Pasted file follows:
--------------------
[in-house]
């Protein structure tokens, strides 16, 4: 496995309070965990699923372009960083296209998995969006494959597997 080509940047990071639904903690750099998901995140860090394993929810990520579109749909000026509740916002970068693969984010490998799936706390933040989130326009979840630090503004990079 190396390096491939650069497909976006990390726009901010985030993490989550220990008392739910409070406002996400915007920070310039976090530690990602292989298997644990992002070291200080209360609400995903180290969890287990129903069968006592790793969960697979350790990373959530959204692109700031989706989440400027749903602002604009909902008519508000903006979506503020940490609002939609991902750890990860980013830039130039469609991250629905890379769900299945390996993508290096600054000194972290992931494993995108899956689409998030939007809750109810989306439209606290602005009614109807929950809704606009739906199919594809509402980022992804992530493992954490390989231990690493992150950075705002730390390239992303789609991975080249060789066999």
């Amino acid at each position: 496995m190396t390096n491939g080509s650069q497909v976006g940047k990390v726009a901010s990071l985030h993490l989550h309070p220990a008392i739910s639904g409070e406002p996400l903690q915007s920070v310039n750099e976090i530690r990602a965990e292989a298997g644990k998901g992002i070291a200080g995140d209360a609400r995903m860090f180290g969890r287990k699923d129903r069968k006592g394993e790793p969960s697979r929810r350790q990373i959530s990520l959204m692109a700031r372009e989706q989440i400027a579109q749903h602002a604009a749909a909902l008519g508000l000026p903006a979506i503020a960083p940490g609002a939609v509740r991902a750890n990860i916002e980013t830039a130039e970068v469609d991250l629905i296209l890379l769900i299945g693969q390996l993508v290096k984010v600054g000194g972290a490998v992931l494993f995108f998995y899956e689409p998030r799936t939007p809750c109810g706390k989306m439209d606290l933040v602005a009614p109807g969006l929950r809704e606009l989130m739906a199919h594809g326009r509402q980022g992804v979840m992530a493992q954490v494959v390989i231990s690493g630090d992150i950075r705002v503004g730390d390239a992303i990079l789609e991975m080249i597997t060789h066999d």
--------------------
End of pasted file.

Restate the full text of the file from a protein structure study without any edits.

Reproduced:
[in-house]
């Protein structure tokens, strides 16, 4: 496995309070965990699923372009960083296209998995969006494959597997 080509940047990071639904903690750099998901995140860090394993929810990520579109749909000026509740916002970068693969984010490998799936706390933040989130326009979840630090503004990079 190396390096491939650069497909976006990390726009901010985030993490989550220990008392739910409070406002996400915007920070310039976090530690990602292989298997644990992002070291200080209360609400995903180290969890287990129903069968006592790793969960697979350790990373959530959204692109700031989706989440400027749903602002604009909902008519508000903006979506503020940490609002939609991902750890990860980013830039130039469609991250629905890379769900299945390996993508290096600054000194972290992931494993995108899956689409998030939007809750109810989306439209606290602005009614109807929950809704606009739906199919594809509402980022992804992530493992954490390989231990690493992150950075705002730390390239992303789609991975080249060789066999």
């Amino acid at each position: 496995m190396t390096n491939g080509s650069q497909v976006g940047k990390v726009a901010s990071l985030h993490l989550h309070p220990a008392i739910s639904g409070e406002p996400l903690q915007s920070v310039n750099e976090i530690r990602a965990e292989a298997g644990k998901g992002i070291a200080g995140d209360a609400r995903m860090f180290g969890r287990k699923d129903r069968k006592g394993e790793p969960s697979r929810r350790q990373i959530s990520l959204m692109a700031r372009e989706q989440i400027a579109q749903h602002a604009a749909a909902l008519g508000l000026p903006a979506i503020a960083p940490g609002a939609v509740r991902a750890n990860i916002e980013t830039a130039e970068v469609d991250l629905i296209l890379l769900i299945g693969q390996l993508v290096k984010v600054g000194g972290a490998v992931l494993f995108f998995y899956e689409p998030r799936t939007p809750c109810g706390k989306m439209d606290l933040v602005a009614p109807g969006l929950r809704e606009l989130m739906a199919h594809g326009r509402q980022g992804v979840m992530a493992q954490v494959v390989i231990s690493g630090d992150i950075r705002v503004g730390d390239a992303i990079l789609e991975m080249i597997t060789h066999d």